The Hong Kong Monetary Authority bought $1.586 billion from the market on Thursday to stop the local currency weakening and breaking its peg to the US dollar, the HKMA's first intervention in 18 months.
The Hong Kong dollar is pegged to a tight band of between 7.75 and 7.85 versus the US dollar. It has been softening as US interest rates rise while a surfeit of cash in the local banking system keeps Hong Kong rates pinned down.
One-month US dollar Libor, a benchmark lending rate, is around 0.8 percent - its highest since April 2020 - while the Hong Kong equivalent, one-month Hibor, is under 0.2 percent and barely above its Covid-19 pandemic lows.
HKMA chief executive Eddie Yue said last week that as it intervenes and funds flow out of Hong Kong's system, local rates should rise, removing the incentive for market players to conduct "carry trades", and hence keep the Hong Kong dollar trading within its band.
"All these are normal operations in accordance with the design of the Linked Exchange Rate System," he said.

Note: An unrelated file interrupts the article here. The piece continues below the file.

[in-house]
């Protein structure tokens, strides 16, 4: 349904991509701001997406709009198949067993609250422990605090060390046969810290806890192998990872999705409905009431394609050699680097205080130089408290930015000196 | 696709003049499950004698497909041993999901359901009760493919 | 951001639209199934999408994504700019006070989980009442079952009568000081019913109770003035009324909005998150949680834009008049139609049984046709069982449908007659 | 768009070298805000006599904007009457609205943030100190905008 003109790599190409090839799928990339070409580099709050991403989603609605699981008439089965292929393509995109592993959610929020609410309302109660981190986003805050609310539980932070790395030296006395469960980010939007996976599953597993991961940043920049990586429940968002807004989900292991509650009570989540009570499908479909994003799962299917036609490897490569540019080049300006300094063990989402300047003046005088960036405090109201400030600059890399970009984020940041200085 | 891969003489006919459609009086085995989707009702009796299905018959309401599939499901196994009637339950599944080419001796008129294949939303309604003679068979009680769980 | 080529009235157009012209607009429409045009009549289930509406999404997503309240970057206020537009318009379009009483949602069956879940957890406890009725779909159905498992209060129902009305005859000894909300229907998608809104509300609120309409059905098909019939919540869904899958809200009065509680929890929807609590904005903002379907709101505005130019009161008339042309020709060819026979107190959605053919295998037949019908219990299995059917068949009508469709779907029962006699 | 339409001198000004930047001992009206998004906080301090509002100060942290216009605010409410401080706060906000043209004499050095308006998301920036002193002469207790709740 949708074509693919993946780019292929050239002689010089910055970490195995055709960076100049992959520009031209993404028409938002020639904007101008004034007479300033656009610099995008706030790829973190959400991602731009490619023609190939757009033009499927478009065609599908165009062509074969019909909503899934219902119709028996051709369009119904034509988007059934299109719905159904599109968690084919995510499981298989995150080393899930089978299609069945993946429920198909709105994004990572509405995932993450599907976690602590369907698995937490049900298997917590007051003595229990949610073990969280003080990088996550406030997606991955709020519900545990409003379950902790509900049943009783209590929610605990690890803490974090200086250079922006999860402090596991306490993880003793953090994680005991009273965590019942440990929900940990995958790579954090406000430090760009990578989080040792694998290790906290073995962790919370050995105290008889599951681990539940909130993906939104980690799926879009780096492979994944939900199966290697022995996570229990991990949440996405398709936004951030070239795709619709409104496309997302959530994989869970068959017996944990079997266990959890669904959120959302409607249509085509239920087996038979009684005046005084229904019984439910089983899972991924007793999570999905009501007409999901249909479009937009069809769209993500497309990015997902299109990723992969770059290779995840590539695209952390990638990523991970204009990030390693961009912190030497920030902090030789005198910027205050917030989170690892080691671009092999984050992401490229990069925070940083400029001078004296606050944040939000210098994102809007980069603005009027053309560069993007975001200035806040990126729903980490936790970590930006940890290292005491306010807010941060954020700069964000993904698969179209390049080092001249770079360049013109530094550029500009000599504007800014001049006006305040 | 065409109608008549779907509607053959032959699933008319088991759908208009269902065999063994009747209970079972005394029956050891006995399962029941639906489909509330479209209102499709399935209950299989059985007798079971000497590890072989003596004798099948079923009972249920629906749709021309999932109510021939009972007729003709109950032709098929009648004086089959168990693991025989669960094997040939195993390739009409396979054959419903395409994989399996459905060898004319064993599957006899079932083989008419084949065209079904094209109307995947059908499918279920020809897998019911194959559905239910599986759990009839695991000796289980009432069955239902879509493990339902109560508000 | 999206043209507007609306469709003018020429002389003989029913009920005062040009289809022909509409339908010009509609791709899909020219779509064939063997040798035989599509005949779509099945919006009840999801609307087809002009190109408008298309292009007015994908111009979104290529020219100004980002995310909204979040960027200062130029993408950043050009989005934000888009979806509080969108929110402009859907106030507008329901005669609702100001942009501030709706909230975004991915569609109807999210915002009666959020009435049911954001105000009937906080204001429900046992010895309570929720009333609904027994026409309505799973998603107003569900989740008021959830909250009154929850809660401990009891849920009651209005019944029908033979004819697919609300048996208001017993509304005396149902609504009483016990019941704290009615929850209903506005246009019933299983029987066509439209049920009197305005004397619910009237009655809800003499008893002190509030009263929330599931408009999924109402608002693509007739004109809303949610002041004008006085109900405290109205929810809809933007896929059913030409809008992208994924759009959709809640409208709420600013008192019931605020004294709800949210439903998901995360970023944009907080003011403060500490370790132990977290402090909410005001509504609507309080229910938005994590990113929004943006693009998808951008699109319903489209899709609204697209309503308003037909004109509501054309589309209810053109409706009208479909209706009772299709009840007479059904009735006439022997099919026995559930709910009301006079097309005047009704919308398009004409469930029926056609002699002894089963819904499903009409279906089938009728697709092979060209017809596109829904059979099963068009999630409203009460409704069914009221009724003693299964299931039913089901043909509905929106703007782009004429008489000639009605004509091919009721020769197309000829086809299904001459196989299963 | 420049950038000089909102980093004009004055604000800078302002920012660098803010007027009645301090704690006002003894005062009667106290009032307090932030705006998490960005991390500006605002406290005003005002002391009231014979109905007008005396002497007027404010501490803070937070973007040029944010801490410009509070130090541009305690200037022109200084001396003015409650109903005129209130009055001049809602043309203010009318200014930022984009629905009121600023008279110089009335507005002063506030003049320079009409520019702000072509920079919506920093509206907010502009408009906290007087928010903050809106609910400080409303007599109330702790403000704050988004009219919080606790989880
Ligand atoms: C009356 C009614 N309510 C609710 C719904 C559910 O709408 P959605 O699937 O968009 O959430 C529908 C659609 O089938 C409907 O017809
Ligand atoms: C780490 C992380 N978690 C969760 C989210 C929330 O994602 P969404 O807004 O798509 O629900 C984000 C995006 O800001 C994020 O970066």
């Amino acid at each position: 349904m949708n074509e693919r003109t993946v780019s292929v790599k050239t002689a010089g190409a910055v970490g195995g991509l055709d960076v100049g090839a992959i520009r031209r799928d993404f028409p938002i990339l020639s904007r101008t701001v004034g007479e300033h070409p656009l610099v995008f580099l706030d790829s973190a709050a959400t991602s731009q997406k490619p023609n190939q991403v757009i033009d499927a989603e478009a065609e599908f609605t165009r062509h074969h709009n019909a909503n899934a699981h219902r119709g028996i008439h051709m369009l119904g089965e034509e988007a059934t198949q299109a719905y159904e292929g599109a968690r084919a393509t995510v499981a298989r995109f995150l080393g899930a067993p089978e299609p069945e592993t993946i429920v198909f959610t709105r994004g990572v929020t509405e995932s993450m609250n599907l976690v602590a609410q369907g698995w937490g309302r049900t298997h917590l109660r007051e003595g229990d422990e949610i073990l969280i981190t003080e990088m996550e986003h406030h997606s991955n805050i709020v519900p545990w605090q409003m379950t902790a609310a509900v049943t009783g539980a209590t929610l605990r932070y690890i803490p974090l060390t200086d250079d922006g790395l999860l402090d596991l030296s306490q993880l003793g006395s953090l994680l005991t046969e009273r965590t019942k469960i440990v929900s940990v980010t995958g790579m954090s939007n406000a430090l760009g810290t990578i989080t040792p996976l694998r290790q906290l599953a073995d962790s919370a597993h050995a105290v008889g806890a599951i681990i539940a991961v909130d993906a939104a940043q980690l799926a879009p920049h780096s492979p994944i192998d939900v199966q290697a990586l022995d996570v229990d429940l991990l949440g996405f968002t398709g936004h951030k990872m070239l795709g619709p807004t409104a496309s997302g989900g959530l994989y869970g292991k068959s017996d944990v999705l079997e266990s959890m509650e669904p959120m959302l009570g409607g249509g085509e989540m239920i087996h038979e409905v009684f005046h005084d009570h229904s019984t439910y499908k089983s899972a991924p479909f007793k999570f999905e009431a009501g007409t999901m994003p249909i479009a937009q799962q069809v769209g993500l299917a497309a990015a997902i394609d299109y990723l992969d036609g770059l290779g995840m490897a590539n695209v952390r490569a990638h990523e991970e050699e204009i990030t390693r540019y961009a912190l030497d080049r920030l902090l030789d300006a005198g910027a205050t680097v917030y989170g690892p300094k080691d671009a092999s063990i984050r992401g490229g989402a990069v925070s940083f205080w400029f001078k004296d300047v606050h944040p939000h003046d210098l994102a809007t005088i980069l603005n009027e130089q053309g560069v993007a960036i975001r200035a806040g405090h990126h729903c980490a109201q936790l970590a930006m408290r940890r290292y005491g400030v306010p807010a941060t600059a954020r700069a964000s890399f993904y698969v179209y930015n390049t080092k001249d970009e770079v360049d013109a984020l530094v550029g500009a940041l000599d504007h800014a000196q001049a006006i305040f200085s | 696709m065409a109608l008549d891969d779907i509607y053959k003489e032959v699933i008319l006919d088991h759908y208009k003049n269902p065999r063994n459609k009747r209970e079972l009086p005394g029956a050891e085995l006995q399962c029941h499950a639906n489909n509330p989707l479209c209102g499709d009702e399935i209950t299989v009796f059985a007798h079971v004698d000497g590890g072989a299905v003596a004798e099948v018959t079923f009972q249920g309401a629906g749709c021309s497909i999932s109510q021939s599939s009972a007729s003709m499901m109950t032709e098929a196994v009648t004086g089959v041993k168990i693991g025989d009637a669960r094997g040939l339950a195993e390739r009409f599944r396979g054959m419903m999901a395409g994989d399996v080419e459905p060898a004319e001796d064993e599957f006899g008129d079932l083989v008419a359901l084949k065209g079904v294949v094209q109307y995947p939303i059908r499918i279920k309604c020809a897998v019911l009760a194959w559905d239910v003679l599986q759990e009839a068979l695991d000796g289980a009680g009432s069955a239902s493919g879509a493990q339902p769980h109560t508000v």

This arrangement was created in 1983 and has survived many crises over the years, including an attack from famed short-seller George Soros during the 1997-98 Asian financial crisis.
The HKMA last intervened in October 2020. That year it sold $383.5 billion worth to rein in the strengthening currency, according to HKMA data, while it last intervened at the weak end of the band in March 2019.
The aggregate balance – the key gauge of cash in the banking system – will decrease to $336.005 billion on Friday, an HKMA spokeswoman said on Thursday.
It dropped to around $50 billion in 2019 after the last series of HKMA interventions to stop the currency weakening.
In 2020 it surged to more than $450 billion as capital rushed into Hong Kong, drawn by higher interest rates locally than in the US and a series of large initial public offerings. (Reuters)
Last updated: 2022-05-12 HKT 10:27